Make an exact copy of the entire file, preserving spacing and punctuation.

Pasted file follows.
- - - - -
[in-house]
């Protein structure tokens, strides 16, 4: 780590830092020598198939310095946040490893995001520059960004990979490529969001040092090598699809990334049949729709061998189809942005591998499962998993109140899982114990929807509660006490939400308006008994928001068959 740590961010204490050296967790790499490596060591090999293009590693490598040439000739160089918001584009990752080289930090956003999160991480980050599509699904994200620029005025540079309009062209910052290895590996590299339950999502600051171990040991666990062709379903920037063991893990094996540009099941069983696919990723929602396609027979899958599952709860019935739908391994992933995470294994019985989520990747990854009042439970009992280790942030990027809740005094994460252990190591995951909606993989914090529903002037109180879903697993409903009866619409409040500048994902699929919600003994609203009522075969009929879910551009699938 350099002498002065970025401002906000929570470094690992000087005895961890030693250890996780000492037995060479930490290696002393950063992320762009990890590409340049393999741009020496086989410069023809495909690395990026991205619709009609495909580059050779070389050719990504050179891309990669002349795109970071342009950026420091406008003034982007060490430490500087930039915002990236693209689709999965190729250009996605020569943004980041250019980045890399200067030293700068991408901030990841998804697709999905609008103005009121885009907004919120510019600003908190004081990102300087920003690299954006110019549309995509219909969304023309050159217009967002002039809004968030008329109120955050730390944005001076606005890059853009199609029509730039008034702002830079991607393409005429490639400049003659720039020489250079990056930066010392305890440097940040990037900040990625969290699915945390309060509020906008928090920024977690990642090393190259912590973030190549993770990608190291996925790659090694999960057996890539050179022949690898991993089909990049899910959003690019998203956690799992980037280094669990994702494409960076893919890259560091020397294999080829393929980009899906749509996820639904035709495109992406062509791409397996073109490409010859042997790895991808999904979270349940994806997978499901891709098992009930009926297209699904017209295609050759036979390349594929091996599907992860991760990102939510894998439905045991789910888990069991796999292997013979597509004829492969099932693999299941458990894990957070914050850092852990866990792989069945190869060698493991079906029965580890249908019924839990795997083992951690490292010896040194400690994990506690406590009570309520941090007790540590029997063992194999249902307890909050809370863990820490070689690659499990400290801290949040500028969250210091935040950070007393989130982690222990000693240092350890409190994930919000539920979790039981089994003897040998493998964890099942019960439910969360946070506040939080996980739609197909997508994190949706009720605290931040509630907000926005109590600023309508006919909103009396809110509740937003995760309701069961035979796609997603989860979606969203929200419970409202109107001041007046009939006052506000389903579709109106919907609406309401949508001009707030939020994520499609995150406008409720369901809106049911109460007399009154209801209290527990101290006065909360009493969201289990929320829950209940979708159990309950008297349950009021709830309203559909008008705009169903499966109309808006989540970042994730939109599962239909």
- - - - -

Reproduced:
[in-house]
């Protein structure tokens, strides 16, 4: 780590830092020598198939310095946040490893995001520059960004990979490529969001040092090598699809990334049949729709061998189809942005591998499962998993109140899982114990929807509660006490939400308006008994928001068959 740590961010204490050296967790790499490596060591090999293009590693490598040439000739160089918001584009990752080289930090956003999160991480980050599509699904994200620029005025540079309009062209910052290895590996590299339950999502600051171990040991666990062709379903920037063991893990094996540009099941069983696919990723929602396609027979899958599952709860019935739908391994992933995470294994019985989520990747990854009042439970009992280790942030990027809740005094994460252990190591995951909606993989914090529903002037109180879903697993409903009866619409409040500048994902699929919600003994609203009522075969009929879910551009699938 350099002498002065970025401002906000929570470094690992000087005895961890030693250890996780000492037995060479930490290696002393950063992320762009990890590409340049393999741009020496086989410069023809495909690395990026991205619709009609495909580059050779070389050719990504050179891309990669002349795109970071342009950026420091406008003034982007060490430490500087930039915002990236693209689709999965190729250009996605020569943004980041250019980045890399200067030293700068991408901030990841998804697709999905609008103005009121885009907004919120510019600003908190004081990102300087920003690299954006110019549309995509219909969304023309050159217009967002002039809004968030008329109120955050730390944005001076606005890059853009199609029509730039008034702002830079991607393409005429490639400049003659720039020489250079990056930066010392305890440097940040990037900040990625969290699915945390309060509020906008928090920024977690990642090393190259912590973030190549993770990608190291996925790659090694999960057996890539050179022949690898991993089909990049899910959003690019998203956690799992980037280094669990994702494409960076893919890259560091020397294999080829393929980009899906749509996820639904035709495109992406062509791409397996073109490409010859042997790895991808999904979270349940994806997978499901891709098992009930009926297209699904017209295609050759036979390349594929091996599907992860991760990102939510894998439905045991789910888990069991796999292997013979597509004829492969099932693999299941458990894990957070914050850092852990866990792989069945190869060698493991079906029965580890249908019924839990795997083992951690490292010896040194400690994990506690406590009570309520941090007790540590029997063992194999249902307890909050809370863990820490070689690659499990400290801290949040500028969250210091935040950070007393989130982690222990000693240092350890409190994930919000539920979790039981089994003897040998493998964890099942019960439910969360946070506040939080996980739609197909997508994190949706009720605290931040509630907000926005109590600023309508006919909103009396809110509740937003995760309701069961035979796609997603989860979606969203929200419970409202109107001041007046009939006052506000389903579709109106919907609406309401949508001009707030939020994520499609995150406008409720369901809106049911109460007399009154209801209290527990101290006065909360009493969201289990929320829950209940979708159990309950008297349950009021709830309203559909008008705009169903499966109309808006989540970042994730939109599962239909």